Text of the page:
Jul 27, 2012 6:11 PM by Breanna Roy - MTN News
The humble remains of Granite, Montana, are all that remains of what was once a major mining mountain town.
Yet there are still stories in the crumbling structures, some, amazingly, still standing more than a century later as a testament to their sturdy construction.
Granite County Museum historian Dave Letford calls the ghost town "a historical gem."
"This was the miners' Union Hall and it represented stability for the miners," Letford said. "They had solidarity here and they had their booze."
In its silver mining heyday in the late 1880s and early 1890s, around 3,000 people, mostly men, called this rugged terrain home.
The mines and mills operated 24-7 on the hillside just above town, Letford said, and miners lived off the meat pies called pasties while working.
At least a dozen saloons lined Main Street, along with churches, brothels, a school, hospital, newspaper and a three-story hotel. All built with muscle, mules and material from Philipsburg.
Letford said he and his wife have been visiting the town for 37 years, and they always see something different.
One thing many visitors miss is a flat field, clear of granite boulders. It was the closest suitable spot for Sunday baseball games. A team from Philipsburg made the steep trek uphill for games.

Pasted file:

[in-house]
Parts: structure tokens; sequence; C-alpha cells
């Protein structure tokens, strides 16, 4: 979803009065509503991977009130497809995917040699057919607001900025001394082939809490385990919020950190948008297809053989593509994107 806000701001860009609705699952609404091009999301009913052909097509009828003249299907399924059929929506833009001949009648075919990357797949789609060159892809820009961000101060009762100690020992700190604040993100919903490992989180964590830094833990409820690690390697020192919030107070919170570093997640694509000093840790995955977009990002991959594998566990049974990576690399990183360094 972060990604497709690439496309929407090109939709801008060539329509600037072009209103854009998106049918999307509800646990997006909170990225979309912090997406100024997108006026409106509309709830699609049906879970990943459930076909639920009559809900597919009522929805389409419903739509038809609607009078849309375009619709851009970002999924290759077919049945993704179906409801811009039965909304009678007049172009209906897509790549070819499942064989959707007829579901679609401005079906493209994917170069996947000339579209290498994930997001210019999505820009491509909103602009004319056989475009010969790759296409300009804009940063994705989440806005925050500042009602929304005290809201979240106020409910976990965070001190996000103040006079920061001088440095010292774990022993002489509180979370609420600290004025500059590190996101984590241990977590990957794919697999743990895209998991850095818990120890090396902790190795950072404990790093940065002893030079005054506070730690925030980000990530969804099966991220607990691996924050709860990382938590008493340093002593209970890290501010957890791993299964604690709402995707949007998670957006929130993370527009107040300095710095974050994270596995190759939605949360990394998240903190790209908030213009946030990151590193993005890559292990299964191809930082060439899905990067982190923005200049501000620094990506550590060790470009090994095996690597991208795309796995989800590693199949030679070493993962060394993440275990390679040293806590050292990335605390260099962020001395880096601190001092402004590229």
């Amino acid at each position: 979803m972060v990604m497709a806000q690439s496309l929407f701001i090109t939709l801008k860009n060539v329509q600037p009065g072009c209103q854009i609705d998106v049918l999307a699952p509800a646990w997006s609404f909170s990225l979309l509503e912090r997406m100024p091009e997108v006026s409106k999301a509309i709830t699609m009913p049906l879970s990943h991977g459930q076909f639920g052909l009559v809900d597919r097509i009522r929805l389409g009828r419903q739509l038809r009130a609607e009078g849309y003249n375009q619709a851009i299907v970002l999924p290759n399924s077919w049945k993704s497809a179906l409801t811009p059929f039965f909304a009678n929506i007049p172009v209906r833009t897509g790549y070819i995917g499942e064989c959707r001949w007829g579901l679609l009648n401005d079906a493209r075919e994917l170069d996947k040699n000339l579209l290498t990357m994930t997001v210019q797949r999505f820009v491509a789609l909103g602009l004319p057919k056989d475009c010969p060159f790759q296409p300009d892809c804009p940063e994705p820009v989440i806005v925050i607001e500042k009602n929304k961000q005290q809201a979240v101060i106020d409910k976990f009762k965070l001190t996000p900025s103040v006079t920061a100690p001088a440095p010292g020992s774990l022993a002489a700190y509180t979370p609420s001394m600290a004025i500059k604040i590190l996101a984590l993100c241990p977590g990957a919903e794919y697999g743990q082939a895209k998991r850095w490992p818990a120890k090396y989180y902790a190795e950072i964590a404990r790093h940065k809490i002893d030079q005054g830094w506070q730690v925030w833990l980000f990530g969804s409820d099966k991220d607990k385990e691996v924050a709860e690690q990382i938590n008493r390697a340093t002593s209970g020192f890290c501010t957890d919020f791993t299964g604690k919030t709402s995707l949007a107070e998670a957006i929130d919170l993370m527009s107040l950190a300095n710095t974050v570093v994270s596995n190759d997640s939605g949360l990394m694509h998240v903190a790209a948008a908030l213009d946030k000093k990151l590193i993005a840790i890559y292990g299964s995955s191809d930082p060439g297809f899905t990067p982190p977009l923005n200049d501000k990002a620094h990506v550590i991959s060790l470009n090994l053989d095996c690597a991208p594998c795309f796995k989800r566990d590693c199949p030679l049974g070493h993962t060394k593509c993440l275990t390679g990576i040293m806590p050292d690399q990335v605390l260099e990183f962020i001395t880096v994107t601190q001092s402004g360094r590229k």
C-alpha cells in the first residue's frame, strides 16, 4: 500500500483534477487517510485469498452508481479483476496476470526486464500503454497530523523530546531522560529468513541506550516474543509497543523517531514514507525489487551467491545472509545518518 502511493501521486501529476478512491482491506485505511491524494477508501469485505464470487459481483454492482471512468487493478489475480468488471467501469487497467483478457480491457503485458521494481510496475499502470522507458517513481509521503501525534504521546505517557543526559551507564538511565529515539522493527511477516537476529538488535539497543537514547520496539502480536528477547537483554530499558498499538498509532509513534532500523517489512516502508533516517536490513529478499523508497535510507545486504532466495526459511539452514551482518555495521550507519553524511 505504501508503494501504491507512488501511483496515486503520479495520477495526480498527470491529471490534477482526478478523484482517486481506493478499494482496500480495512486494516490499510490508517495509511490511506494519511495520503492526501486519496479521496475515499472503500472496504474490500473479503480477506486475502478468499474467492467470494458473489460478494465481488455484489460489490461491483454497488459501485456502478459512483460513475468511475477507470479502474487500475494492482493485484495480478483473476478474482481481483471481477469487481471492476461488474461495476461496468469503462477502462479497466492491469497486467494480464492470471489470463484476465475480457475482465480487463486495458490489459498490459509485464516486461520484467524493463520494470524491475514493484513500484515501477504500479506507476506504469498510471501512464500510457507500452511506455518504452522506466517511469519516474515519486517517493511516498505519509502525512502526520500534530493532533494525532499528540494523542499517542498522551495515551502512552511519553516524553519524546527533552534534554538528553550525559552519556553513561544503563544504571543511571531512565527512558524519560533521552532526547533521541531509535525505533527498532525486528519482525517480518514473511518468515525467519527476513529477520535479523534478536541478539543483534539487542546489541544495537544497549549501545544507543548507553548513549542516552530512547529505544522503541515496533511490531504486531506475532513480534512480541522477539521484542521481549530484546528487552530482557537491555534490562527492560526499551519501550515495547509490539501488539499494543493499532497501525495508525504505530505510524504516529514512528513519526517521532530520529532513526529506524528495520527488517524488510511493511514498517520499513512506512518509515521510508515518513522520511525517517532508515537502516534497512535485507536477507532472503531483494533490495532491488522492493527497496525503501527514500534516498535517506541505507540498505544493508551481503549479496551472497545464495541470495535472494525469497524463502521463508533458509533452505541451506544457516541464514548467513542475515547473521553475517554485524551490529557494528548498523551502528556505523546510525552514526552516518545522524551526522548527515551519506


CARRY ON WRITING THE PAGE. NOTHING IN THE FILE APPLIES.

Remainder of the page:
"Come up here sometime and sit by yourself. And you feel a presence. I firmly believe that," Letford said. "I mean, think of the thousands of people that've been here, years ago. Maybe it'd be like sitting in Yankee Stadium 100 years from now, I don't know. I just love it up here."
Even with all the infrastructure, it wasn't enough. Plummeting silver prices pushed the miners and what possessions they could carry, to a more profitable place.
"They said it was a ghost town overnight. There were 3,000 people comin' down this road to Phillipsburg," Letford said.
The departing miners left the buildings and the belongings inside to robbers, rust and ruins.
Granite was mined again three years after the initial silver crash and even later as the country needed manganese for World War One, and some old timers still say someday they'll mine it again.
Click the photos above for larger views.
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